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Israel’s soft stance on incitement creates tragedy

Hate of Israeli Arabs has reached a peak with the murder of Mohammed Abu Khdeir, 16, reflecting the tolerance of Israeli society toward words and deeds of extreme-right activists.
Supporters of Beitar Jerusalem cheer for their team during a soccer match against Maccabi Umm el-Fahm at Teddy Stadium in Jerusalem January 29, 2013. Hundreds of police officers and stewards secured the Israeli State Cup match on Tuesday in which Premier League Beitar Jerusalem, supported by a group of vehement anti-Arab fans, host Arab side Maccabi Umm el-Fahm. A racist element among Beitar fans caused uproar in the Jewish state on Saturday when they held up banners during a Premier League match to protest

Twenty-four hours after the charred body of Mohammed Abu Khdeir, 16, was discovered on July 3, President-elect Reuven Rivlin paid a condolence visit to the Shaer family, whose son Gil-Ad was abducted and murdered by terrorists. When asked by journalists about the voices calling for revenge against Arabs and the wave of incitement and racism on the social networks, Rivlin responded with an analogy from the sphere of soccer. He said that when racist cries emerge from the eastern gallery of the Teddy Stadium, it's befitting that the fans from the western gallery should admonish them. “I always thought that the western gallery is no less guilty than the eastern one. Even if it is horrified inside, that’s not enough.”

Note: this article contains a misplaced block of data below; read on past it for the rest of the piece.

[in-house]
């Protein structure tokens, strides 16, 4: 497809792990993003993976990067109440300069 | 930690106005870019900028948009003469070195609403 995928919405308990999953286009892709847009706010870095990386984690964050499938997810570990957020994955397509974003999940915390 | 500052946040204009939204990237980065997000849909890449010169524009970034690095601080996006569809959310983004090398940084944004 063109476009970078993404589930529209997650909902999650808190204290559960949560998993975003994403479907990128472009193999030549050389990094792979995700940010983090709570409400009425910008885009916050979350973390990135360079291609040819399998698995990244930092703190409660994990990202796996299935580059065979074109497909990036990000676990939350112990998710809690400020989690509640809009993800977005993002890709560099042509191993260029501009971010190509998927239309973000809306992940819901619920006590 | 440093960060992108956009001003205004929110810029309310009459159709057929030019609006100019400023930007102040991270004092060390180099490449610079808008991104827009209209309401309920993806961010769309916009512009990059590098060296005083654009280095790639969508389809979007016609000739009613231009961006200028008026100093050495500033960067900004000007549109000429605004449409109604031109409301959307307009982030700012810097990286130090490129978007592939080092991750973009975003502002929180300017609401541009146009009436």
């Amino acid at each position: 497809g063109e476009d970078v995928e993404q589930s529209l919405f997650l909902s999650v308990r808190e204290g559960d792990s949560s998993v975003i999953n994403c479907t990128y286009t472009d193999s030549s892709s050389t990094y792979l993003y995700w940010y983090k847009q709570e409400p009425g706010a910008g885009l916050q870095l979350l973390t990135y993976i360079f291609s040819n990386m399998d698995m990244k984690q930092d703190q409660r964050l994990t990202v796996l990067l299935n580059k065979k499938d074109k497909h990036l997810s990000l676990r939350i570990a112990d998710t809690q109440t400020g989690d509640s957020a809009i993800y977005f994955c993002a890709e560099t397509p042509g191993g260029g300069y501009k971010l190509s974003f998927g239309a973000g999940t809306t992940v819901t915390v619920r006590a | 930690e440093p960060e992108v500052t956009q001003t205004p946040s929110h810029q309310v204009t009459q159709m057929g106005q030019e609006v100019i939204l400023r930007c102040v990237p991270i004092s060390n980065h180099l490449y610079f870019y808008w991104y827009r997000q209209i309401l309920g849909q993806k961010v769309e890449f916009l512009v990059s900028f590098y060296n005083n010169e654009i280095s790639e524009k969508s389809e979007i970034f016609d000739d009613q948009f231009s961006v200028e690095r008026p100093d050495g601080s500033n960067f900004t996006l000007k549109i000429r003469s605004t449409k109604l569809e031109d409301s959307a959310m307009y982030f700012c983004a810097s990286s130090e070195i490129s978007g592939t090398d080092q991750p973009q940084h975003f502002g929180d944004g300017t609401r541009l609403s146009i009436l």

It's doubtful whether Rivlin knew at that moment that the police were already on the heels of the suspects, who are believed to be members of an extremist Jewish organization in Jerusalem. The organization’s activists and inciters are part of that infamous eastern gallery.

Every Arab soccer player who played in Teddy (Jerusalem’s soccer stadium that occasionally hosts the games of Israel’s top teams) was the target of a string of curses and invectives from the fans in the “eastern gallery,” only because he was an Arab.

Cries of “Death to the Arabs” are a routine part of soccer matches in Teddy. Each time, after politicians mouth feeble objections, things revert back to normal until the next match with its series of curses and incitement. Nothing significant is ever done. Official Israel treats the hatred of Arabs expressed by growing numbers of groups in Jerusalem as an almost unavoidable phenomenon. It is regarded as an inappropriate but not really dangerous one.